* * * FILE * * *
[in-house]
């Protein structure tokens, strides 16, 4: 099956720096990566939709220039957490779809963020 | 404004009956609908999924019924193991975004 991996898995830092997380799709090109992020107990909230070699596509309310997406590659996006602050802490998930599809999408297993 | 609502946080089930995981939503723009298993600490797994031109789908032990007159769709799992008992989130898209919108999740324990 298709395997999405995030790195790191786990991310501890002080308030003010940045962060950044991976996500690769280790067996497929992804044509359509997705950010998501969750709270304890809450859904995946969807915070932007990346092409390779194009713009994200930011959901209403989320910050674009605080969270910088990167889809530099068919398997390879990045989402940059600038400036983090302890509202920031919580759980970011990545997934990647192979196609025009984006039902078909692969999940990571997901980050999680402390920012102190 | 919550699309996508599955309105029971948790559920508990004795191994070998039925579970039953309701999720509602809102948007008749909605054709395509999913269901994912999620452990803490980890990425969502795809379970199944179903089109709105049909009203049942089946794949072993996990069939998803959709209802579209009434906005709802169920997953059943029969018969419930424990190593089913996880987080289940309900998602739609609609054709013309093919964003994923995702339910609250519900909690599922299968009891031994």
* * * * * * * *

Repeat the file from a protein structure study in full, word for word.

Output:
[in-house]
């Protein structure tokens, strides 16, 4: 099956720096990566939709220039957490779809963020 | 404004009956609908999924019924193991975004 991996898995830092997380799709090109992020107990909230070699596509309310997406590659996006602050802490998930599809999408297993 | 609502946080089930995981939503723009298993600490797994031109789908032990007159769709799992008992989130898209919108999740324990 298709395997999405995030790195790191786990991310501890002080308030003010940045962060950044991976996500690769280790067996497929992804044509359509997705950010998501969750709270304890809450859904995946969807915070932007990346092409390779194009713009994200930011959901209403989320910050674009605080969270910088990167889809530099068919398997390879990045989402940059600038400036983090302890509202920031919580759980970011990545997934990647192979196609025009984006039902078909692969999940990571997901980050999680402390920012102190 | 919550699309996508599955309105029971948790559920508990004795191994070998039925579970039953309701999720509602809102948007008749909605054709395509999913269901994912999620452990803490980890990425969502795809379970199944179903089109709105049909009203049942089946794949072993996990069939998803959709209802579209009434906005709802169920997953059943029969018969419930424990190593089913996880987080289940309900998602739609609609054709013309093919964003994923995702339910609250519900909690599922299968009891031994």